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UBC Theses and Dissertations

Characteristics of thought processes and knowledge structures of Novice tennis players Oguchi-Chen, Fumiko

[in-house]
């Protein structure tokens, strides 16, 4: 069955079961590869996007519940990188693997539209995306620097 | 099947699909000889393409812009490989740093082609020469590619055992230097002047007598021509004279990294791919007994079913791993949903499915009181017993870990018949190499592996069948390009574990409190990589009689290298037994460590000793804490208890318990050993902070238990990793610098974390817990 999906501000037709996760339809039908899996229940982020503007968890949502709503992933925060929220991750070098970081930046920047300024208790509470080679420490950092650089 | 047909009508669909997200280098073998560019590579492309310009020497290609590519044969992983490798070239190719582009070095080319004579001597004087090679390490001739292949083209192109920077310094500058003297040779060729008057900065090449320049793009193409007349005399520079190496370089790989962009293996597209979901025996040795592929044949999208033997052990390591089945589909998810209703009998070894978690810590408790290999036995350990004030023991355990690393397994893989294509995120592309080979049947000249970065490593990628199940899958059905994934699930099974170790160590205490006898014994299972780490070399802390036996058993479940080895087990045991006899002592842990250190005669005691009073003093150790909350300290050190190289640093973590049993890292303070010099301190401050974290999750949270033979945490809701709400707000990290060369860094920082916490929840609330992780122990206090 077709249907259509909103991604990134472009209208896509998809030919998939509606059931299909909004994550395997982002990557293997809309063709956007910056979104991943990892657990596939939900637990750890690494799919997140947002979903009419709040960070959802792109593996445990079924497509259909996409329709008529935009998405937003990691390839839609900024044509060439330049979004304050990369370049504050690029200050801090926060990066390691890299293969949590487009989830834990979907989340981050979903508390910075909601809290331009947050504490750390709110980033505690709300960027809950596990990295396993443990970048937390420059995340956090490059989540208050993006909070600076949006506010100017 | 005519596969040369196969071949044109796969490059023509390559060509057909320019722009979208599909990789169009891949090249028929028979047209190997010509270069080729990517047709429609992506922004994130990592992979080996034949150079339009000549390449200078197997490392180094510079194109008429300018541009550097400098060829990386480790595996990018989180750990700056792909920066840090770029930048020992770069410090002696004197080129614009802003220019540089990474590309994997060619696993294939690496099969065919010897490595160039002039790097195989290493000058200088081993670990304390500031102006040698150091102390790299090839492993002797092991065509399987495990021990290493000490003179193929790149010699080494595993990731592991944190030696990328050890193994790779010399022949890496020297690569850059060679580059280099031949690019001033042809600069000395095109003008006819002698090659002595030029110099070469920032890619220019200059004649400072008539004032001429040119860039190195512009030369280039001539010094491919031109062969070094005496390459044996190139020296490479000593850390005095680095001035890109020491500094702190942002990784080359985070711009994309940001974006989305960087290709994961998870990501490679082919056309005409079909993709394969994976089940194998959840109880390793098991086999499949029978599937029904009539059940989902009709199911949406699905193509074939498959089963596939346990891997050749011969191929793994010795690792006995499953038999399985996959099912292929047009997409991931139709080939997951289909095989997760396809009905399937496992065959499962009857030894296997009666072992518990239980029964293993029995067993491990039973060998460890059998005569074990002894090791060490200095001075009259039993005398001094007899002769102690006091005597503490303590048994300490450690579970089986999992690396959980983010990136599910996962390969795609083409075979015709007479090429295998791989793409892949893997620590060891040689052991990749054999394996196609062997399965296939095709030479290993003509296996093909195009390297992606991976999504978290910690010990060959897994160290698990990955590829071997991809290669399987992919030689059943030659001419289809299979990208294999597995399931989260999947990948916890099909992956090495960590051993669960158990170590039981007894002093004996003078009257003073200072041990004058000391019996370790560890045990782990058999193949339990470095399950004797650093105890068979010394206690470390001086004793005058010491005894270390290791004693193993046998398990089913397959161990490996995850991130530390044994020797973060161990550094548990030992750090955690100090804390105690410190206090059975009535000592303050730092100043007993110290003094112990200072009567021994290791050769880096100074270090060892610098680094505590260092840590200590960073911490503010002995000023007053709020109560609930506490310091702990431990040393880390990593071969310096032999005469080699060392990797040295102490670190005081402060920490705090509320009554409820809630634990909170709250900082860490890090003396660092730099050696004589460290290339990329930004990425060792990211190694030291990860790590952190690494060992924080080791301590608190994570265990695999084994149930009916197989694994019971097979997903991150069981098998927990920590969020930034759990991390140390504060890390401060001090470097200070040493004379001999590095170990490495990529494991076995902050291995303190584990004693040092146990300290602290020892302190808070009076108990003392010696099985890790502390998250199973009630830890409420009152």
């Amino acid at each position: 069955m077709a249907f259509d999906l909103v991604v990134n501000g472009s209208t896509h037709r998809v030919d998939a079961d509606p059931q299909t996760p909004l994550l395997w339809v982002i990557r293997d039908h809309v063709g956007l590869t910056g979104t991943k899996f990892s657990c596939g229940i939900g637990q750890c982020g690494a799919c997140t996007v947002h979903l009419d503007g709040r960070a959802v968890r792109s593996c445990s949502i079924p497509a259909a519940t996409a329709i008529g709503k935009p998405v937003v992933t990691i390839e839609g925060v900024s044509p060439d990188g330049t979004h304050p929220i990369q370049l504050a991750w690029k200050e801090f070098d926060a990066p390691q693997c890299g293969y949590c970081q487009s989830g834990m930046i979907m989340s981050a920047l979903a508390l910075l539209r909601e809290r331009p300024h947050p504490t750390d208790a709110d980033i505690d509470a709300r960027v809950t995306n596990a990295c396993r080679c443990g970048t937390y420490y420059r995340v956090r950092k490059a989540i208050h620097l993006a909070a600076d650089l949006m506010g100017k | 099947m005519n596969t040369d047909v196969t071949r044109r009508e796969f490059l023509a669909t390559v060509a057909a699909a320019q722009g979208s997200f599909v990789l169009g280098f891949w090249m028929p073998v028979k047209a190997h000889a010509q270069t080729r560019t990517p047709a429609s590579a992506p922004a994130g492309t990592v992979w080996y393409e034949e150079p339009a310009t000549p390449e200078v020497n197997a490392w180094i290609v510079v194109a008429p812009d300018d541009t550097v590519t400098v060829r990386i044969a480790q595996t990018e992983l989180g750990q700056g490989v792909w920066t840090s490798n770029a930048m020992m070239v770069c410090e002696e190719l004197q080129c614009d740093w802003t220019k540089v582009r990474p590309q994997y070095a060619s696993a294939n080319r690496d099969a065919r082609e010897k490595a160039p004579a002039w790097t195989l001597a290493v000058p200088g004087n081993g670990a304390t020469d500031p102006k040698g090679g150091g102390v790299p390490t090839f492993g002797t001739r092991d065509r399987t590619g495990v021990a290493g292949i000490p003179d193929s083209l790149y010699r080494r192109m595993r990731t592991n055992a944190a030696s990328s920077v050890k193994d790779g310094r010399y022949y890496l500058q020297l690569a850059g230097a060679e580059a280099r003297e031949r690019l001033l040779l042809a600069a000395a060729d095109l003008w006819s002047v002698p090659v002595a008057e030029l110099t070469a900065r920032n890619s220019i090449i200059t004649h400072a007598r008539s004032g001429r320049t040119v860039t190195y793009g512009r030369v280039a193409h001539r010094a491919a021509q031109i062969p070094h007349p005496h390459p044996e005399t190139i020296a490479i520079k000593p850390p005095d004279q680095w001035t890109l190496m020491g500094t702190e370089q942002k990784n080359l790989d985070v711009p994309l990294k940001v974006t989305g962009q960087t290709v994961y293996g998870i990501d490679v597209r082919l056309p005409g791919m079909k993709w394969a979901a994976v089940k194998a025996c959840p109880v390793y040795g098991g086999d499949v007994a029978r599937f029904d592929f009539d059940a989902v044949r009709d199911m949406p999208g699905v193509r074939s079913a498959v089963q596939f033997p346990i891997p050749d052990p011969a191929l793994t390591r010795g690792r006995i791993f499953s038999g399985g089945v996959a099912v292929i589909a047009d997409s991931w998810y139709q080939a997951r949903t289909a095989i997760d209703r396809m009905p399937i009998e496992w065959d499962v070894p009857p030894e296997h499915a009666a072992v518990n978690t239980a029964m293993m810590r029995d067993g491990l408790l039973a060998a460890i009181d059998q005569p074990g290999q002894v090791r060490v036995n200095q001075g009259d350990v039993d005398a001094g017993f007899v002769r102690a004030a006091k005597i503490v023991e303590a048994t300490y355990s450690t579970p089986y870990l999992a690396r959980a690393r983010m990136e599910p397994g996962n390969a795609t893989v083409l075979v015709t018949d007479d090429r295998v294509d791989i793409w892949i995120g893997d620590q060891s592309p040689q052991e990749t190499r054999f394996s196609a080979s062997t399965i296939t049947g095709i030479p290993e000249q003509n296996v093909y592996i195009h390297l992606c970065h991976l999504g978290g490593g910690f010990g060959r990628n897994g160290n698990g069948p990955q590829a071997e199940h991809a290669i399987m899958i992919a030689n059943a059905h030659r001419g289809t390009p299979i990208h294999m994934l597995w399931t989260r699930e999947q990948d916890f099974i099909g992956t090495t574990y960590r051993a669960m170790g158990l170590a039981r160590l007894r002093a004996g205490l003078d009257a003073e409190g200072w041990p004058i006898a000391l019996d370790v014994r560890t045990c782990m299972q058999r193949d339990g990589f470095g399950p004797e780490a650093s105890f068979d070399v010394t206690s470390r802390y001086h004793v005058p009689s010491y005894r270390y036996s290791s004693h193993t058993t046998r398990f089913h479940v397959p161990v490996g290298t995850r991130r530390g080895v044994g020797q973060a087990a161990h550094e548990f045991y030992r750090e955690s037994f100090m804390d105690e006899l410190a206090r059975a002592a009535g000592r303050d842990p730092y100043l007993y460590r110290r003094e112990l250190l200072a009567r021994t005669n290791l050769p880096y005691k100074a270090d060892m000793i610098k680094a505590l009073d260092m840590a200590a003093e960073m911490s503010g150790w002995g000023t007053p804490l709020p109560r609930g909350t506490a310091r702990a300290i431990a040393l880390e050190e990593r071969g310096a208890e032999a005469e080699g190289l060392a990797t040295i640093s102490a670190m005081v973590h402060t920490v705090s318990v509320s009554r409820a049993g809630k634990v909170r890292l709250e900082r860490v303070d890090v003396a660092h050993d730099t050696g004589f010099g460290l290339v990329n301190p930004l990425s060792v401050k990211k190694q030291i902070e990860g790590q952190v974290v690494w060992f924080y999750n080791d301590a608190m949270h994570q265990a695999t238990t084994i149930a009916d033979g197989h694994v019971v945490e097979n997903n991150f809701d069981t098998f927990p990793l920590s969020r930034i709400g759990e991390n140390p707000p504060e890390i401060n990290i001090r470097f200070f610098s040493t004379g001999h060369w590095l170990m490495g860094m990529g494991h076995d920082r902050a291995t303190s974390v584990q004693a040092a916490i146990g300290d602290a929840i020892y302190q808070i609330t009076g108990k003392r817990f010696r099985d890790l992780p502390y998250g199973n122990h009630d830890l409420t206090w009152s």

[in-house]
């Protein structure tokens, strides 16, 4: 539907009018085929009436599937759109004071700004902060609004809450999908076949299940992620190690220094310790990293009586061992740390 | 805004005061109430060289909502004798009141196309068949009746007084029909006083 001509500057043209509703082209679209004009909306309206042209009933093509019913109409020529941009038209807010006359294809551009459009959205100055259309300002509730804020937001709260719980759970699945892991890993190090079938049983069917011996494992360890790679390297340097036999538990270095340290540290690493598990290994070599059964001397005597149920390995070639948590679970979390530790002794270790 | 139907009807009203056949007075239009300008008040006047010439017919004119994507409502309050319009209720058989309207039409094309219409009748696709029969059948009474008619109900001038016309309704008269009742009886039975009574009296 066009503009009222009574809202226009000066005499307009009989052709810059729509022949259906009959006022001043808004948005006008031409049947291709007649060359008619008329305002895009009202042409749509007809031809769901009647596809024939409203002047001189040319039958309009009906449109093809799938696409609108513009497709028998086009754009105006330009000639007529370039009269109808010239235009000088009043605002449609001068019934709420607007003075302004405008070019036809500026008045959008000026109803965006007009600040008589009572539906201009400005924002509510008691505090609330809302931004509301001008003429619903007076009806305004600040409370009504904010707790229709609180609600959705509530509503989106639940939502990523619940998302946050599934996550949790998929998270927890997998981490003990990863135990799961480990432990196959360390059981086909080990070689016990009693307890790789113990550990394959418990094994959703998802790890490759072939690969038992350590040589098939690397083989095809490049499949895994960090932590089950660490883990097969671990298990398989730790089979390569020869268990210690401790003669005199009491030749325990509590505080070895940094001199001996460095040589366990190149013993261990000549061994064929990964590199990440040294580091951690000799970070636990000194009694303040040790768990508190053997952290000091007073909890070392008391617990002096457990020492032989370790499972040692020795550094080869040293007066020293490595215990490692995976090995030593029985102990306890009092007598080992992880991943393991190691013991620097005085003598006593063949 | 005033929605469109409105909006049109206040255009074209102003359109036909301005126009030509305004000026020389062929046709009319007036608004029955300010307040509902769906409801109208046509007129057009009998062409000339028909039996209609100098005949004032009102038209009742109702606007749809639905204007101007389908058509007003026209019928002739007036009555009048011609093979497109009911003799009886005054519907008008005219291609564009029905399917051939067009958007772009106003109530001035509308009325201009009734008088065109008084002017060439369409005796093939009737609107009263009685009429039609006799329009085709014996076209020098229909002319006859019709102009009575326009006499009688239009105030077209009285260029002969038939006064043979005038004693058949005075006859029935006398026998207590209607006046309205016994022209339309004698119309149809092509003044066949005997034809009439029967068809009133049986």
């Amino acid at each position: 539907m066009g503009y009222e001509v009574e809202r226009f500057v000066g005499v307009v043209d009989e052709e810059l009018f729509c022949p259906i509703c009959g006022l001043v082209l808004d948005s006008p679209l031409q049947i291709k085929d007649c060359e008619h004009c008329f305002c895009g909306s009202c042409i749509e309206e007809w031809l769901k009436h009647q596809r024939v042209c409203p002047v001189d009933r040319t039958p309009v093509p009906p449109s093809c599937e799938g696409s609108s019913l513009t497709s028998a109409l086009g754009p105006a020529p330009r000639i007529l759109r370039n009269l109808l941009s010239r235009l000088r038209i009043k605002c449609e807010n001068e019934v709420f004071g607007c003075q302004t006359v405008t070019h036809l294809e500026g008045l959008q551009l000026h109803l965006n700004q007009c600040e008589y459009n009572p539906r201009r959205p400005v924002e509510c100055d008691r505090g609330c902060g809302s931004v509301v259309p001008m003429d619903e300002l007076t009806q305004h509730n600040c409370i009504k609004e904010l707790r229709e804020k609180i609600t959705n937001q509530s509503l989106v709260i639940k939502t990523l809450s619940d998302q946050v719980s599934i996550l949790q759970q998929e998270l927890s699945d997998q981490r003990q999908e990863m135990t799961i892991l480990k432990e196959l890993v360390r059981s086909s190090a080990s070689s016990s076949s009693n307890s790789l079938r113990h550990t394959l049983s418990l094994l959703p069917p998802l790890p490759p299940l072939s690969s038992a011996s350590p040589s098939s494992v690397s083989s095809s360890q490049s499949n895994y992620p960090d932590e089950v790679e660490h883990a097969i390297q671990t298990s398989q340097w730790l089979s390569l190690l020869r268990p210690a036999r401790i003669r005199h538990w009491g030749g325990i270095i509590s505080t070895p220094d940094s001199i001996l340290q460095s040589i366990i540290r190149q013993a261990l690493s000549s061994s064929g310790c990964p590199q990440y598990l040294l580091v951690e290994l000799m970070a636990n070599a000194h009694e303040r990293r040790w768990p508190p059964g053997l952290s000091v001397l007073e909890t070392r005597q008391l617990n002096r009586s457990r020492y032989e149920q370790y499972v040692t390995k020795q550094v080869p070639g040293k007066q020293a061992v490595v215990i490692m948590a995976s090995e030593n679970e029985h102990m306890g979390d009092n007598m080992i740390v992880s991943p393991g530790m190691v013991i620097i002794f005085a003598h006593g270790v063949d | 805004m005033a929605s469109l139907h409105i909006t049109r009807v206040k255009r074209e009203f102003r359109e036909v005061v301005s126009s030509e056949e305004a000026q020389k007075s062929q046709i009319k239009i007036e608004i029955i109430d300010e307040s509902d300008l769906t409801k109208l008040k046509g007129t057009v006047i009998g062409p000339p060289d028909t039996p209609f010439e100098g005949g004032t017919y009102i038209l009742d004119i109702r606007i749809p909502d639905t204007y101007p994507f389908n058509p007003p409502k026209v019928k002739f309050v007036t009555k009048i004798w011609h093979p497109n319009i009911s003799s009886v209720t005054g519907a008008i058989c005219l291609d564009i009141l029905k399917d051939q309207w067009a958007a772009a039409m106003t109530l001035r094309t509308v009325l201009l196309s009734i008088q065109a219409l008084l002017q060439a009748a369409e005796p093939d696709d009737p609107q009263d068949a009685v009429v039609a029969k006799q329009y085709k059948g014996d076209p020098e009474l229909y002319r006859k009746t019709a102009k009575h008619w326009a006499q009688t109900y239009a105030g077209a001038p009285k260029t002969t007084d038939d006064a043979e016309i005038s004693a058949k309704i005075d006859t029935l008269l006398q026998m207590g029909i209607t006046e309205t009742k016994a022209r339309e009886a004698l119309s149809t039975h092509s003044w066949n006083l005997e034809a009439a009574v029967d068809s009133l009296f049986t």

Performers of physical skills develop knowledge structures in which the content, structure and process of special skills as well as context information are represented (Allard & Burnett, 1985; Gardner, 1985; Vickers, 1986). In the teaching of sports and physical education we deal with complexly organized knowledge structures and mental operations and changes occur as one (students, athletes, teachers and coaches) progresses from the novice to expert levels. The differences between the knowledge representation of experts and novices were documented in many areas, such as chess (Chase & Simon, 1973), physics (Chi, Feltovich & Glaser, 1981), mathematics teaching (Leinhardt& Smith, 1985) and gymnastics (Vickers, 1986). The basic purpose of this study was, for pedagogical reasons, to better understand the development of the novice performers' knowledge structure by exploring their thought processes in action. The focus was upon novice tennis players during the game situation. Four novice level volunteer students from a physical education tennis performance class were the subjects of this study. A multiple case study method utilizing both qualitative and quantitative data was employed. The qualitative method and procedure of stimulated recall (Grimmett, 1982; Housner & Griffey, 1985; Peterson, 1982; Tuckwell, 1980) was used to obtain verbal reports disclosing the novices' thought processes when reviewing the video tape segments of their play. Quantitative performance data using the CompuTennis scoring system were analyzed in order to verify the accuracy of the subject's comments during the analysis of their interview transcriptions. Moreover, field notes and two questionnaires completed multiple source data base in order to permit the analysis of a subject in all dimensions. A description of what the players thought and felt during the interview in relation to their tennis performance was presented and the players' thought processes and knowledge structures were analyzed and interpreted in relation to the complex internal and external cues reported in particular game situations. Diagrammatical summary of each case was presented as a representation of a player's thought processes and knowledge structures. As well, a novice player's thought processes and knowledge structures were discussed with a comparative view in relation to selected stage theories (Anderson,1982; Dreyfus & Dreyfus, 1986; Jewett & Mullan, 1977). The present multiple cases revealed common themes across the cases of the novices as well as distinct individual differences in terms of the breadth, depth, organization and accessibility of the knowledges, working memory capacity and information processing efficiency (Kyllonen & Christal, 1989). Moreover, from the results of the study, developmental processes of compilation, composition and proceduralization of knowledges of action (Anderson, 1982) in the tennis game situation were discussed. Finally, the implications were discussed for the designs of instruction of skill performance.

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